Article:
Community Press & Recorder, Fort Mitchell, Oct. 7, 2014
Nutrition advice and fries on school lunch menu
by Chris Mayhew
FORT THOMAS – Students at Highlands High School can get fries with their meal anytime they want after Fort Thomas Independent Schools dropped out of the federal meals program this year.
Vegetables and fruits are on the menu too, and the choice of what to eat is up to students with a little nudge of advice from school cafeteria workers, said Gina Sawma, food and nutrition director for Fort Thomas Independent Schools.
The district opted out of the federal meals program and lost $260,000 in associated funding this summer, according to an Aug. 9 Enquirer article. Interest in eating the school cafeteria food had been waning as stricter federal meals standards took effect in recent years, Sawma said. Packed lunches and Highlands High’s status as the last public school in Kentucky where students can leave for lunch contributed to the downturn in meals, she said.
In the two years before dropping the federal program, the district lost 19,000 meals or 166 per day than it served in 2011, she said. The changes were due to the federal Healthy, Hunger-Free Kids Act of 2010 – implemented in 2012, Sawma said.
For instance, cheese and the district’s homemade croutons had to be left off the salad bar at the middle school and high school because of increasingly strict federal nutrition guidelines, she said. Cheese and croutons are back this year, she said. Students are allowed to get a sprinkle and not gobs of cheese, so the offerings are still nutritious, she said.
“At my middle school, the salad bar consumption was cut in half,” Sawma said. “This year, the kids are back to eating the salad.”
Also, prices on food haven’t increased this year, and when students want more fruits and vegetables they’re never turned down, she said.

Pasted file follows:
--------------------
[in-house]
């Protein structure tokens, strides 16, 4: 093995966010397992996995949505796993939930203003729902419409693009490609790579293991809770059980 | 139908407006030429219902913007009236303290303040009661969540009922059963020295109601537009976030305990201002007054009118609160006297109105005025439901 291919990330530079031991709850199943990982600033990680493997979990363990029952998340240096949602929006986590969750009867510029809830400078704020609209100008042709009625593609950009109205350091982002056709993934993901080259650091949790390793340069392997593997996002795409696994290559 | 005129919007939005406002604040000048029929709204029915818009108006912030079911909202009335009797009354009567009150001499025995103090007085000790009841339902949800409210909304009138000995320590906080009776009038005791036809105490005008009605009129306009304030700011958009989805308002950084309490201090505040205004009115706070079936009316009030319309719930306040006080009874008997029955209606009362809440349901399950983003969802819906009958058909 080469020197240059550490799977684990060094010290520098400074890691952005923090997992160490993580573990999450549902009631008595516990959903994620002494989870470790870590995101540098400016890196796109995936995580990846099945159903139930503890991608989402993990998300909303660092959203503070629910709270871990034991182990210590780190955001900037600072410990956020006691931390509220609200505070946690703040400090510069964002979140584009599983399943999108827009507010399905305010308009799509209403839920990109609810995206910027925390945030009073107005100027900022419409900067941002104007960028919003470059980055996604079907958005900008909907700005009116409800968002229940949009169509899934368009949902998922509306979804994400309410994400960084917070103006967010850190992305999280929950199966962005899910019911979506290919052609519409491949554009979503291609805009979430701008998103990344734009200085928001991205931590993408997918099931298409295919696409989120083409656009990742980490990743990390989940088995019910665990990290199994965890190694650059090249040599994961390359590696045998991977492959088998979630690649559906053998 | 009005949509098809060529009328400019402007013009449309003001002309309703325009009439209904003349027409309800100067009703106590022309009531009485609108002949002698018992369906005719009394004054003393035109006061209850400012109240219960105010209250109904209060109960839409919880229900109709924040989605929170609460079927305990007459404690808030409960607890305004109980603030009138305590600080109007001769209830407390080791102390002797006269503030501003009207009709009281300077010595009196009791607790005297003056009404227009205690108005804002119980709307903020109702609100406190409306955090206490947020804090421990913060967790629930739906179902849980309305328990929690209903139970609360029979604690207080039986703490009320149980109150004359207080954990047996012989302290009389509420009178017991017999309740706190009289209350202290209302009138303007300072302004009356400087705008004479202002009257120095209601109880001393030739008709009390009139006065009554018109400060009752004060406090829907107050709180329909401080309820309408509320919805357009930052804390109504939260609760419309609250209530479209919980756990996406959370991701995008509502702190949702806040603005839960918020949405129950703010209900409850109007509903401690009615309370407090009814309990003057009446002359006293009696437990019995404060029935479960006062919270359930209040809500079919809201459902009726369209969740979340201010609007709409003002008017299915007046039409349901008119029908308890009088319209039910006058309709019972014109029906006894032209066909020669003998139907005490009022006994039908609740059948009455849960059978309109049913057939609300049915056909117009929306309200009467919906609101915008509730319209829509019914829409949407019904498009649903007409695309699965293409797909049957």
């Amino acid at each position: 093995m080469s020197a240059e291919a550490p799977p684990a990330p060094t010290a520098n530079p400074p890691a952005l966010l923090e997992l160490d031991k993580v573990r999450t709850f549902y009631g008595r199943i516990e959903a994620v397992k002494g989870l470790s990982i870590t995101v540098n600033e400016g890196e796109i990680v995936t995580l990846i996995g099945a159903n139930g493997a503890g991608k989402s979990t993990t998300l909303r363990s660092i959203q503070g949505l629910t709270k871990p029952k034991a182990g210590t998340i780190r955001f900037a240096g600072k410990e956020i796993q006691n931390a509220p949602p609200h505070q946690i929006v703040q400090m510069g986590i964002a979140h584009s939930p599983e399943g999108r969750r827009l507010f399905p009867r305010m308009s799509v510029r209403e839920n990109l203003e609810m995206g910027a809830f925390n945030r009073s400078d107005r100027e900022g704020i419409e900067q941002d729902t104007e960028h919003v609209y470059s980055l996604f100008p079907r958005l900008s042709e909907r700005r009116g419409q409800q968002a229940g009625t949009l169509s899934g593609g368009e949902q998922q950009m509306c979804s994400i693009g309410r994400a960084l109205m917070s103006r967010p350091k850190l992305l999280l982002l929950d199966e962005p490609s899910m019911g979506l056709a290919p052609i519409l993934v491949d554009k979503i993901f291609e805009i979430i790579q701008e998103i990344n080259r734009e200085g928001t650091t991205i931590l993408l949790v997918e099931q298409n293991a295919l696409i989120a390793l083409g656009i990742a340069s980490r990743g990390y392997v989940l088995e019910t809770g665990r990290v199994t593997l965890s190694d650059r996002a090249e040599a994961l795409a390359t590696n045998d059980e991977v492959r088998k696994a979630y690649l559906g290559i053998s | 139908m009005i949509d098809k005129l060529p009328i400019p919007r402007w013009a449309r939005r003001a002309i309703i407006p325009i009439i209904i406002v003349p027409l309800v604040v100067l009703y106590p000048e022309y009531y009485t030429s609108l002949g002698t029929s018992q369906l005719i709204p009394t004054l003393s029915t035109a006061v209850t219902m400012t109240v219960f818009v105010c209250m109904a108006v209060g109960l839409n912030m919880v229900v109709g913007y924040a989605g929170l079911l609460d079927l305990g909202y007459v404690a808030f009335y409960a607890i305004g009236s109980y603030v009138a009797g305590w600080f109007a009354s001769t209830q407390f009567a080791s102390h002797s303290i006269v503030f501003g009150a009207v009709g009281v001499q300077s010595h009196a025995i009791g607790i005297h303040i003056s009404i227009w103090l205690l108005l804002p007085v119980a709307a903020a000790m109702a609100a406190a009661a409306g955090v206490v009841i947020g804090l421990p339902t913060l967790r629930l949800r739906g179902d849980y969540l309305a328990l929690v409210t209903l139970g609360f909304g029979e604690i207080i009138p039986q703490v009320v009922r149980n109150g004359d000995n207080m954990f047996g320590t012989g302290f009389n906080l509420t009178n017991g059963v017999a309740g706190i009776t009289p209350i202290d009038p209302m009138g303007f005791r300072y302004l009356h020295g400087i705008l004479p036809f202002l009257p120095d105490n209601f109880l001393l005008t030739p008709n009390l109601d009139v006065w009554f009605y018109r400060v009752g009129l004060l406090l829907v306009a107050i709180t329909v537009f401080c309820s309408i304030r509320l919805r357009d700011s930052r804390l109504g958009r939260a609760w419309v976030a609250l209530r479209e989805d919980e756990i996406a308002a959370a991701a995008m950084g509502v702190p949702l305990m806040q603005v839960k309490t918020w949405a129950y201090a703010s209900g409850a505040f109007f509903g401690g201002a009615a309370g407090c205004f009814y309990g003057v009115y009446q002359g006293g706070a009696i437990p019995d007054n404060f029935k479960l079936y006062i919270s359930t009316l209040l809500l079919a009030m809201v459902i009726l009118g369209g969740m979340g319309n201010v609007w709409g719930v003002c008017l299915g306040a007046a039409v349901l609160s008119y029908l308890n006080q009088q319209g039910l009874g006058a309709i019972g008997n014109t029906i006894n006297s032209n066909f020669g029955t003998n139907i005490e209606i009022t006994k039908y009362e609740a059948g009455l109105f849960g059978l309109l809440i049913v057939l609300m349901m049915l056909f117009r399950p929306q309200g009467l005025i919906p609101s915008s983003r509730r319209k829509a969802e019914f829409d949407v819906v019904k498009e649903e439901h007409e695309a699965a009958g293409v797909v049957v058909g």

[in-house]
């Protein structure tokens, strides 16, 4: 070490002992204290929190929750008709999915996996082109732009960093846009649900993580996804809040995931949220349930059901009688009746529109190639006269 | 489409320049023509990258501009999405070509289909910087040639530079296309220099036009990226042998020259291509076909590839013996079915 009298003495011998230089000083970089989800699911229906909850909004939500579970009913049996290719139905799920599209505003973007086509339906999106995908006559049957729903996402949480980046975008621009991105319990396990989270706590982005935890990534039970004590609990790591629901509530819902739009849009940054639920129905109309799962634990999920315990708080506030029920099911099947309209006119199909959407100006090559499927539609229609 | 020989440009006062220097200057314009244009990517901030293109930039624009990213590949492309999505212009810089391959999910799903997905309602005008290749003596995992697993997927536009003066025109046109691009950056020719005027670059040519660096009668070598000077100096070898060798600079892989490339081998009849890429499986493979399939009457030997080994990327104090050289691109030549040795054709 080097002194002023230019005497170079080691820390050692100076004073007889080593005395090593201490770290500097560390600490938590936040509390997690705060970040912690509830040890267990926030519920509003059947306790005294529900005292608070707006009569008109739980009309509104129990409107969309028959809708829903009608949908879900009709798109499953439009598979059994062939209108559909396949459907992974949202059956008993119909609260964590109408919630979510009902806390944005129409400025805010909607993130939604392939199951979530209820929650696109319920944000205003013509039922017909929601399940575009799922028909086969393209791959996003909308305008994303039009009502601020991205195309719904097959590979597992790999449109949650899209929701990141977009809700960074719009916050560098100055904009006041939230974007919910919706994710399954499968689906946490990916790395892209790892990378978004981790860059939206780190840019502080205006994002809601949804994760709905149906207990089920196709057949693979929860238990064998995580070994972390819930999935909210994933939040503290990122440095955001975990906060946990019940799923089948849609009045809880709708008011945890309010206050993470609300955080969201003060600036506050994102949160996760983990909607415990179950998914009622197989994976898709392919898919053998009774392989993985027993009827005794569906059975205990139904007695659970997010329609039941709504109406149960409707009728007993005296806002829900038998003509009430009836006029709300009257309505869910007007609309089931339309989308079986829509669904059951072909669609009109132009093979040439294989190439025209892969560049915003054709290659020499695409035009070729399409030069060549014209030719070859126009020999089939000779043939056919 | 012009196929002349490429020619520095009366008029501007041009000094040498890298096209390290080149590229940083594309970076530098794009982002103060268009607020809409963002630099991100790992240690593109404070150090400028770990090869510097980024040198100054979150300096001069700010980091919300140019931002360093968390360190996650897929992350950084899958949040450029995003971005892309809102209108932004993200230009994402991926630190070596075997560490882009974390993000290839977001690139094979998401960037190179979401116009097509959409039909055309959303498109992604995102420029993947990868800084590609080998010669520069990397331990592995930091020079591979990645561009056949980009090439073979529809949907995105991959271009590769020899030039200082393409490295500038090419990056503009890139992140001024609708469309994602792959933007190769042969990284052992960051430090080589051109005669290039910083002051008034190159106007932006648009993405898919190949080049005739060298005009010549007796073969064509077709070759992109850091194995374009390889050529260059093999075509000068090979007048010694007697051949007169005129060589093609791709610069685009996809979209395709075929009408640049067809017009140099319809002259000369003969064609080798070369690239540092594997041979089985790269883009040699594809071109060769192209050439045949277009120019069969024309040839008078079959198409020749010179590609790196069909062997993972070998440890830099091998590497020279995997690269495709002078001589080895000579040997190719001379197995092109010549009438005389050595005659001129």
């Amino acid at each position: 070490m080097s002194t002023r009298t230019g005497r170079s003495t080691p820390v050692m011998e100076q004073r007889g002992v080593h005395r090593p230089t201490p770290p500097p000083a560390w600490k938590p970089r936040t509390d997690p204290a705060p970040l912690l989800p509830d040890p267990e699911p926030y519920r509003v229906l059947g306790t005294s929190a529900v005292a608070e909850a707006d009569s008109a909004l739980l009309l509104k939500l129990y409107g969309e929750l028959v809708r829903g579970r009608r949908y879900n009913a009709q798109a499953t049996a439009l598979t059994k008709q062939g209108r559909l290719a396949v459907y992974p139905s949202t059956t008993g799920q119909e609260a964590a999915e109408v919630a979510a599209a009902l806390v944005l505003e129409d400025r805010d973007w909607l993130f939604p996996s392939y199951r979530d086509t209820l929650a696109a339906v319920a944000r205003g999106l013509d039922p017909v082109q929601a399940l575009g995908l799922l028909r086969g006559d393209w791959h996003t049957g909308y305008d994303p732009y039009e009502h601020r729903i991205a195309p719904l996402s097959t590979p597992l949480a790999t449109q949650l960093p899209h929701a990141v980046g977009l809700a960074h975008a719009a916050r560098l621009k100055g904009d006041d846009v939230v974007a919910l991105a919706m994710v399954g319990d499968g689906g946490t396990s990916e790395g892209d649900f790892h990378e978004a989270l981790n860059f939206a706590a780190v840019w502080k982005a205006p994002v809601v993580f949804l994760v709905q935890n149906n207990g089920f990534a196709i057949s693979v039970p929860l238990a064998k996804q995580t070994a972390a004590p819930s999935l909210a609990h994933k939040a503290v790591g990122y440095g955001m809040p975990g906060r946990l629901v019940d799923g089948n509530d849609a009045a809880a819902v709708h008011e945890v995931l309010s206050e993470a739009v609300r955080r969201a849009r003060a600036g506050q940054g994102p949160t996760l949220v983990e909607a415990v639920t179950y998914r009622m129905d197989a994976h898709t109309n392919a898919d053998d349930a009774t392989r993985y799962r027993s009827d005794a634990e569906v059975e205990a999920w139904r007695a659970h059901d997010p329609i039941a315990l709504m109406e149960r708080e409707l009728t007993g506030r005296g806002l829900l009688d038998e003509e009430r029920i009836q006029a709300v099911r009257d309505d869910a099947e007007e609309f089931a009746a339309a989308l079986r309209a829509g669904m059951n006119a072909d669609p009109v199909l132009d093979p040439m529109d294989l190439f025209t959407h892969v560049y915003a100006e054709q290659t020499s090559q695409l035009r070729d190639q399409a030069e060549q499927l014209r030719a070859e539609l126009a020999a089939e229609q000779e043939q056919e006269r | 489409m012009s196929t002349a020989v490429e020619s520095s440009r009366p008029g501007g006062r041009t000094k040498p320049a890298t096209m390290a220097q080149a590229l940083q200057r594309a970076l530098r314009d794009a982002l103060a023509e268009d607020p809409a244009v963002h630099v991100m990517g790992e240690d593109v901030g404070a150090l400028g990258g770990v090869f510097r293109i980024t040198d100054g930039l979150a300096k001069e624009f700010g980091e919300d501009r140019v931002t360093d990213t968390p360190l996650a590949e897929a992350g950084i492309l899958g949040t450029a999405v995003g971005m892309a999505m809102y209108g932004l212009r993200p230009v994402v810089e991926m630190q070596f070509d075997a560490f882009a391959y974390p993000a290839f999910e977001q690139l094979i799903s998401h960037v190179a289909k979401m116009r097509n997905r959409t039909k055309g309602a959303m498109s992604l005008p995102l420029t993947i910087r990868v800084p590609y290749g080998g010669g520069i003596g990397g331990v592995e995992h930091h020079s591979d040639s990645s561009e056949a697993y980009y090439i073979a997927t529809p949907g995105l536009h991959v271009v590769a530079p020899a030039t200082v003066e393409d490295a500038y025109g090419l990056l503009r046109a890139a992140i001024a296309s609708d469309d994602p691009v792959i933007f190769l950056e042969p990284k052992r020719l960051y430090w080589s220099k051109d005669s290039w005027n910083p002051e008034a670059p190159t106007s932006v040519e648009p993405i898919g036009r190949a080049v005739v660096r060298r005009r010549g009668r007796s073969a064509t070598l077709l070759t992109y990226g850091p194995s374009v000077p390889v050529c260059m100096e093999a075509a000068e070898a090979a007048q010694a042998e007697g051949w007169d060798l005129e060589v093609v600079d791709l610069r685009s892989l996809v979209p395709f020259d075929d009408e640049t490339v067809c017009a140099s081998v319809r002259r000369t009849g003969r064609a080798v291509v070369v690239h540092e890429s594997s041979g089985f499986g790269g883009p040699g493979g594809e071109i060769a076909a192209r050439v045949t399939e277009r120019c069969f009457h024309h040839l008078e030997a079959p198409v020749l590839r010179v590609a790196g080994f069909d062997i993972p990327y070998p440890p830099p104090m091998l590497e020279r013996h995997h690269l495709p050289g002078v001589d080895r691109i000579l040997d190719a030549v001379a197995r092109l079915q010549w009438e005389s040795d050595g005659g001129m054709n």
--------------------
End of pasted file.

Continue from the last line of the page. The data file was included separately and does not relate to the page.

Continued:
Cake, which used to have to be served with each meal under the federal plan on some days, is now an extra every day, she said. The district also sells its own homemade cookies.
“I have had some kids come up and say I’m buying eight (cookies), and they say it’s for their friends,” Sawma said. “And I say go get your friends.”
Fries an option
Last year, the high school served 300 pounds of fries on each of the two days a month they were served, she said.
This year, the high school is now serving about 60 pounds of fries a day, a number indicating students are making healthy choices, she said.
“I’m not proud of the fact that we serve french fries every day,” she said.
The fries are 200 calories per serving, Sawma said.
French fries and pizza are some of the options, and have been, at the Twisty Grill across the street from Highlands at Highlands United Methodist Church.
And in Fort Thomas’ school cafeterias the same amount of fruits and vegetables are making their way onto student trays this year – when students don’t have to take them, Sawma said.
“I did see last year if you make a kid take it they will throw it away right in front of the register,” she said.
Junior Jacquelin Birkley of Fort Thomas said she didn’t go off campus much to the Twisty Grill or Subway in previous years, but she did pack regularly. Birkley, who got a buffalo wrap from the a la cart custom order line Sept. 30, said she now eats in the cafeteria sometimes.
“I like to be able to pick out what food I want,” Birkley said.
With four different lines instead of two, the wait for a meal is less, she said.
“I like how all the lines are open now,” Birkley said.
Freshman Robert Schaub of Fort Thomas said he goes to the Twisty Grill to hang out with friends, but also because the school cafeteria is now so busy after dropping the federal meal plan.
“Now that they did that, the school cafeteria, it’s ridiculously crowded,” Schaub said.